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Wrong visitor
By Salama A Salama -
Al-Ahram Weekly
22 - 28 July 2010

Each and every time the US comes up with reasonable proposals for peace, it is only a matter of time before these proposals are torched on the bonfire of Zionist and Israeli opposition.

Since Oslo, the peace process has gone through multiple mutations, all giving Israel ample time to get on with its designs. You may recall that Bush Sr stopped a major loan guarantees plan to Israel in order to force it to change its ways. What happened next? He was forced out of the White House, after only one term in office.

Barack Obama is aware of that. With an eye on congressional midterm elections, Obama received Binyamin Netanyahu at the White House and tried to reverse the impression their first stormy encounter had left. The US president seemed like a new man, giving his wholehearted backing to Netanyahu and supporting the latter`s call for direct talks, even before George Mitchell had the time to finish his mission.

Reversing his earlier position, Obama seemed to forget that he vowed to stop Israel from building more settlements. That`s what Netanyahu has been waiting for. So the Israeli prime minister went back to Israel and ordered more settlements built, more Jewish homes constructed around Jerusalem, and more Palestinian homes demolished and land confiscated.

Pressures then mounted on Mahmoud Abbas to hold direct talks with the Israelis and do what Netanyahu tells him to do. Meanwhile, the US administration is practically financing the settlements through its programme of tax exemptions.

It has been agreed by the Arab follow-up committee to give indirect talks three more months, ending September. If these talks produce no tangible outcome, the Arabs are going to raise the matter at the UN.

Now, I wonder, how will the Palestinian president react to US pressure? Also, will the Arab follow-up committee go to the UN or drop the whole thing? Will the US pressures on Abbas undermine the remainder of Arab dignity and rights?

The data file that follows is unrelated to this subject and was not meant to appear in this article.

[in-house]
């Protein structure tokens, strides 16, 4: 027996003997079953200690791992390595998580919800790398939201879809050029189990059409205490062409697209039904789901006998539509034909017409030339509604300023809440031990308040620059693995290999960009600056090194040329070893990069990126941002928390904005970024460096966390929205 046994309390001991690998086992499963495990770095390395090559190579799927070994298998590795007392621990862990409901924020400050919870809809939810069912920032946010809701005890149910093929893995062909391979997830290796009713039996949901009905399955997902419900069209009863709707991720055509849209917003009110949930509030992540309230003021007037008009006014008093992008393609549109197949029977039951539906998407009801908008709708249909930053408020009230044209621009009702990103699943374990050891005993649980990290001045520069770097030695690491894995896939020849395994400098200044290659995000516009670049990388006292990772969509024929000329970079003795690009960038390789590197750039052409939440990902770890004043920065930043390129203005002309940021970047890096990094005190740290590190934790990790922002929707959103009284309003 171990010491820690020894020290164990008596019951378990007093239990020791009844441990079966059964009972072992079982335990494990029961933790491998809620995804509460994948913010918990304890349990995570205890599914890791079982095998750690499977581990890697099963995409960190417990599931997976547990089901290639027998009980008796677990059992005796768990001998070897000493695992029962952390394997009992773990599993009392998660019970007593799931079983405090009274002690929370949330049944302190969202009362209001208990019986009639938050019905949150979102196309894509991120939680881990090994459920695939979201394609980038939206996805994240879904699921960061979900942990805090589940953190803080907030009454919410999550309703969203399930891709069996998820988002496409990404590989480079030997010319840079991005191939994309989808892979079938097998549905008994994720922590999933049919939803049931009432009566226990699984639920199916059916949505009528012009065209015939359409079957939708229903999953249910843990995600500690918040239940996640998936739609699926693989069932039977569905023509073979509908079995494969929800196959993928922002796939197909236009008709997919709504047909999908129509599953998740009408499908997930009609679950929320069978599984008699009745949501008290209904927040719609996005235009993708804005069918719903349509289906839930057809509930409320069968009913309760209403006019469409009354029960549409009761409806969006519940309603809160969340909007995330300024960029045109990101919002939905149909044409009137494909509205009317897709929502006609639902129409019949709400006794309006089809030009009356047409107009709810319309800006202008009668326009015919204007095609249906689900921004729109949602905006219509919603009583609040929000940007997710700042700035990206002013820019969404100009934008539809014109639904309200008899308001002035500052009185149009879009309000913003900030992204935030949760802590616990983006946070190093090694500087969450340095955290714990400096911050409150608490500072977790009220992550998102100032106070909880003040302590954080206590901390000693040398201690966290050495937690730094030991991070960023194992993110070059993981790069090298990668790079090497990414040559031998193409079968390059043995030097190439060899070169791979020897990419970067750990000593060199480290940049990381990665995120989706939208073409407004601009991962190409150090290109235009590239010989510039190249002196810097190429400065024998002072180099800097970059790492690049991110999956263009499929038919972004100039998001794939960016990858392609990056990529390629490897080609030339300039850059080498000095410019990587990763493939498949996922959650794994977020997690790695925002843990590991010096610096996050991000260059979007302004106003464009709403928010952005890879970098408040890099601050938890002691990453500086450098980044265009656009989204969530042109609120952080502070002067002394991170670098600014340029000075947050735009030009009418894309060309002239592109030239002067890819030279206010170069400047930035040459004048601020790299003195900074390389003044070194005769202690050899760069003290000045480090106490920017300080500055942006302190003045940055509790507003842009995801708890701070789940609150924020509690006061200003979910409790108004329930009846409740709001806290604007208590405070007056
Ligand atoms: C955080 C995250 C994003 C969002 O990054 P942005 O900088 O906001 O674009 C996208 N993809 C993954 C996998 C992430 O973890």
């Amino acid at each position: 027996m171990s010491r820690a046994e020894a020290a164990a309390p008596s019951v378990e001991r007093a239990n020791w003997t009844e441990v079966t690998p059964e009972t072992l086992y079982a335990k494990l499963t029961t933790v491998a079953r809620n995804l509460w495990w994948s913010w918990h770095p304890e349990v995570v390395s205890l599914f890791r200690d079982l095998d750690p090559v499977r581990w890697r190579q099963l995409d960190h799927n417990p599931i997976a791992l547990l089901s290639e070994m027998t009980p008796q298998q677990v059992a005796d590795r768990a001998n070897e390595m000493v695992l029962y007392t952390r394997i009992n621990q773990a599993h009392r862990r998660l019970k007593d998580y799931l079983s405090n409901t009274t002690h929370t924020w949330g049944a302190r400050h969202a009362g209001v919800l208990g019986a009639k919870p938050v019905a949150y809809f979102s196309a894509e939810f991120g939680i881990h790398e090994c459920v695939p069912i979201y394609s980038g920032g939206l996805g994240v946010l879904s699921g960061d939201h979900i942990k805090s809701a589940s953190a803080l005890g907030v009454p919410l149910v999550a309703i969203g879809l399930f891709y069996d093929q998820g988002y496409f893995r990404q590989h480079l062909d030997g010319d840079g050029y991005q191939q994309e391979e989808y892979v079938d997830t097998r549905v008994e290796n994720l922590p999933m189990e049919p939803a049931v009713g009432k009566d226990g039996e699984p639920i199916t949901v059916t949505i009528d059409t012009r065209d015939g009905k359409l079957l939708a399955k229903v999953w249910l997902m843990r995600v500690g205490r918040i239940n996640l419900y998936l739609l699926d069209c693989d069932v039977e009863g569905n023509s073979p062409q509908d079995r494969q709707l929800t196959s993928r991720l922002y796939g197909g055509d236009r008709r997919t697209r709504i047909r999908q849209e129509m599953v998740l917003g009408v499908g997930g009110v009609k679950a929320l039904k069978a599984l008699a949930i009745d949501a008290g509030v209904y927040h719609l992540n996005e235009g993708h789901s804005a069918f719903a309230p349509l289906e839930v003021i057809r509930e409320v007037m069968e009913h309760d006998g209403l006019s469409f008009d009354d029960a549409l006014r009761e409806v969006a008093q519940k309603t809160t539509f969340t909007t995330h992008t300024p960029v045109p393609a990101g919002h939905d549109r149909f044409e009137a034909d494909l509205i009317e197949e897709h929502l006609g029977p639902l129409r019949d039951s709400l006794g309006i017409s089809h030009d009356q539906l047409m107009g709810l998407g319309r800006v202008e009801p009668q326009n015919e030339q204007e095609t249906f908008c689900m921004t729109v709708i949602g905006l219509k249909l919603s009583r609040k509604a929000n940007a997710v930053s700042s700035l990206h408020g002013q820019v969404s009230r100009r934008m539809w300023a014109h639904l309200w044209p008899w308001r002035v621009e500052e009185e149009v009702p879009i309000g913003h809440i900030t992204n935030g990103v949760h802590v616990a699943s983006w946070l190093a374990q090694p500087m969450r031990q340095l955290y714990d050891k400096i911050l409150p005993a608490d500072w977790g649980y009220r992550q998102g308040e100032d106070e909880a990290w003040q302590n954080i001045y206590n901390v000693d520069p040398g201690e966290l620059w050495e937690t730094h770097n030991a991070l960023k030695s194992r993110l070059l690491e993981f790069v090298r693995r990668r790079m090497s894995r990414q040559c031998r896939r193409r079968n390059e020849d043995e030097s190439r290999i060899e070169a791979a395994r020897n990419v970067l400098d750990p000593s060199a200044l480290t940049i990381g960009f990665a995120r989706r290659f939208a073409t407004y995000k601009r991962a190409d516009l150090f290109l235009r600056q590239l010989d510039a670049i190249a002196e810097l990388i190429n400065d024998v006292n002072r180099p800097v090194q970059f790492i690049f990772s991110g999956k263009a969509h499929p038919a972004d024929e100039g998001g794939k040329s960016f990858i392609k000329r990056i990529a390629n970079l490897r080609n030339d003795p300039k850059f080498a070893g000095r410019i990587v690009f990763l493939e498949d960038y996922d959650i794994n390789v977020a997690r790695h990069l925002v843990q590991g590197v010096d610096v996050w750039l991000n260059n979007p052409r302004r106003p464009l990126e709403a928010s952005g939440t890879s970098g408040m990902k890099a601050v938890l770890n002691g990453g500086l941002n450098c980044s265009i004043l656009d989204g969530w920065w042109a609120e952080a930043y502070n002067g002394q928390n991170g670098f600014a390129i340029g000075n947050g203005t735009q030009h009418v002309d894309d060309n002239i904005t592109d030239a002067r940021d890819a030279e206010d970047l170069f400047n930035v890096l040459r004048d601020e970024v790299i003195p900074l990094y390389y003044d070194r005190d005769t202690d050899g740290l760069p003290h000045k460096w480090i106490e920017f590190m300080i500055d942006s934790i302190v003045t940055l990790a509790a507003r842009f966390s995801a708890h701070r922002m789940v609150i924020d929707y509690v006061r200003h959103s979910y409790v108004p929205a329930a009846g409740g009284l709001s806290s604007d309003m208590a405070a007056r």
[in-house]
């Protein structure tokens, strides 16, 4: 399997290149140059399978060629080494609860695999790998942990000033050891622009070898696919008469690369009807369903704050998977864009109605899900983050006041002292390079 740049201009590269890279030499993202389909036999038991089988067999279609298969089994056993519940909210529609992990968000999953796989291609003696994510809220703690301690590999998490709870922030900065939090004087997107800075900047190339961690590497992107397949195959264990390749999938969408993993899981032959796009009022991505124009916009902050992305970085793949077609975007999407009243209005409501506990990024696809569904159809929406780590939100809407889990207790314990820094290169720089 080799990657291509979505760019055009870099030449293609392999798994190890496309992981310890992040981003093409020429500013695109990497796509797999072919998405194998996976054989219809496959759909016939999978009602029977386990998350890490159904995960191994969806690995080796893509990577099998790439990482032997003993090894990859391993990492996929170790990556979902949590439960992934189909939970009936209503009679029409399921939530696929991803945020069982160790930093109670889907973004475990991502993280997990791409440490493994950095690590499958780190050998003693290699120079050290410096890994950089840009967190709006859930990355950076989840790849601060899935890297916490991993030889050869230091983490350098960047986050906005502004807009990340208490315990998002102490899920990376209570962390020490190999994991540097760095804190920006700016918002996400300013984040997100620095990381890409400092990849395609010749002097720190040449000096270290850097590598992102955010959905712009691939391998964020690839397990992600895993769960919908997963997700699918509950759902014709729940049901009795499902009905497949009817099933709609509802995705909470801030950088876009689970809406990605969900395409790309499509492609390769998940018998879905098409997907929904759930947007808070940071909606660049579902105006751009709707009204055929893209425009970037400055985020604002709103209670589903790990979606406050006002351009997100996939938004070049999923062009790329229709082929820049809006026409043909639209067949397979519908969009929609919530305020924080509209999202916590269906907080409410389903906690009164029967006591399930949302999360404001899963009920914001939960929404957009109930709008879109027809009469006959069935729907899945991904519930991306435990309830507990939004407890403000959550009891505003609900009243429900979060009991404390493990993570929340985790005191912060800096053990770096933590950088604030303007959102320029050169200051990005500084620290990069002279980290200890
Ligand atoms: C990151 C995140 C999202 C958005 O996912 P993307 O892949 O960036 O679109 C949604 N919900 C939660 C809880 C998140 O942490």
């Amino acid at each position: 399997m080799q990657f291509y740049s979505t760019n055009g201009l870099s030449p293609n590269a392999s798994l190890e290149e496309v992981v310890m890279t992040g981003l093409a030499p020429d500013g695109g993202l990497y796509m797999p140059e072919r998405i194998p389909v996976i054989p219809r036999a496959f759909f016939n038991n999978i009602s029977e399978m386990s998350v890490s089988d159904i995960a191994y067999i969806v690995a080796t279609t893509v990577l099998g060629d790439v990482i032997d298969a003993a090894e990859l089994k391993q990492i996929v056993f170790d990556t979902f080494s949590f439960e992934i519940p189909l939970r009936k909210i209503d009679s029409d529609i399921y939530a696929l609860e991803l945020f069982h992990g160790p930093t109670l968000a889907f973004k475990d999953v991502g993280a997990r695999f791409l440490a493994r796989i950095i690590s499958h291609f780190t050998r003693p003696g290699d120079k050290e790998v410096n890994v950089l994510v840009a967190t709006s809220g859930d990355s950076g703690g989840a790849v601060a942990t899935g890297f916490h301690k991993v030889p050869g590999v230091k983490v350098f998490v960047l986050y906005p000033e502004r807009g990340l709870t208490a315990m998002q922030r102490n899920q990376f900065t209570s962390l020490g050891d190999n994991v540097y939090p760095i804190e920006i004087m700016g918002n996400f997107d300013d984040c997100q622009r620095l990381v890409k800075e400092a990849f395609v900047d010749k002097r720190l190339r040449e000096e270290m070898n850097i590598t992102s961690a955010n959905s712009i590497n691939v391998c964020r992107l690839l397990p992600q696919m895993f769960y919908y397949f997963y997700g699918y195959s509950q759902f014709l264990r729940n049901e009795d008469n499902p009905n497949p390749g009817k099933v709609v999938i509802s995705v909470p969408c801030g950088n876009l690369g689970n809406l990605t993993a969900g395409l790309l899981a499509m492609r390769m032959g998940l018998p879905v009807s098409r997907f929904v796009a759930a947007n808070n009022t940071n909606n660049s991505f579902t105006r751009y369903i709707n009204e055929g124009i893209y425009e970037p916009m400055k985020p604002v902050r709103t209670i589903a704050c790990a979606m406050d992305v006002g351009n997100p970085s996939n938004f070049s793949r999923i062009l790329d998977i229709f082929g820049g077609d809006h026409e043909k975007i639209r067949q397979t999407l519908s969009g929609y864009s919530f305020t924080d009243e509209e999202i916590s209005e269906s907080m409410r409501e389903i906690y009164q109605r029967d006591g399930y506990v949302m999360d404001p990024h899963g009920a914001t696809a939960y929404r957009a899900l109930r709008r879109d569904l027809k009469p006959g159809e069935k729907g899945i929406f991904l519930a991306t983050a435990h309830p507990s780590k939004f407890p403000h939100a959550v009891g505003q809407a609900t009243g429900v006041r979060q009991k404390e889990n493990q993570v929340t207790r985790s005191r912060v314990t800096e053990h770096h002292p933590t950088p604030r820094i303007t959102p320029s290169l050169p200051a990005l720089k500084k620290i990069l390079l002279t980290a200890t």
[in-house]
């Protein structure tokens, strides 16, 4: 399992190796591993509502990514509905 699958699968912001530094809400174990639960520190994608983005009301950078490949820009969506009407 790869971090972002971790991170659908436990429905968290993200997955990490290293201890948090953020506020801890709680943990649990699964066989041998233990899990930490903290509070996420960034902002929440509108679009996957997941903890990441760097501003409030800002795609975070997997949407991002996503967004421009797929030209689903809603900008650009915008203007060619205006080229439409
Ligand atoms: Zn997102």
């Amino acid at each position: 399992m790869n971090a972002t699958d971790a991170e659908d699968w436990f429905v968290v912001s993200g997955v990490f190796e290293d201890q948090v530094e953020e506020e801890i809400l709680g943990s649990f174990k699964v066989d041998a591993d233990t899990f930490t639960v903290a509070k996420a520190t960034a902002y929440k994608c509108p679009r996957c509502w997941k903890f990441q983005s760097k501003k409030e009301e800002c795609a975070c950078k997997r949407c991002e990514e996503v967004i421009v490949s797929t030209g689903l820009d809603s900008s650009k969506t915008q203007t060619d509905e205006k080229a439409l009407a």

Many will blame Abbas if he launches direct talks without prior conditions. Many others will blame him if he did what Yasser Arafat did before him; namely, refuse to bow to Israeli and US pressure. But what is at stake is not the future of Abbas. It is the future of all Palestinians.

The way I see it, both Obama and Netanyahu are trying to undermine the Arabs. So I am truly puzzled to see our gates open to that scorpion, Netanyahu, who is certain to use his visit to Egypt to shore up his domestic position and strike fresh blows against the Palestinians. This is what he does each time he feels that the Americans are behind him. So it puzzles me why Egypt should agree to receive him, when it must be clear that his visit can only undermine its reputation.

The only beneficiary of the visit will be Netanyahu and his government. He will use the visit to give momentum to normalisation with other Arab countries. The visit, it is true, was postponed due to the complications surrounding the Libyan relief ship`s journey. But then it went ahead anyway.

These are critical times for the Palestinians and their future. We should be helping them, not helping the Israeli prime minister. Egypt should set the pace, instead of being dragged into useless meetings and irrelevant banter. If we lose heart now, the damage may be irreversible. So irreversible indeed that not even Obama would be in a position to help us, not that he wants to.

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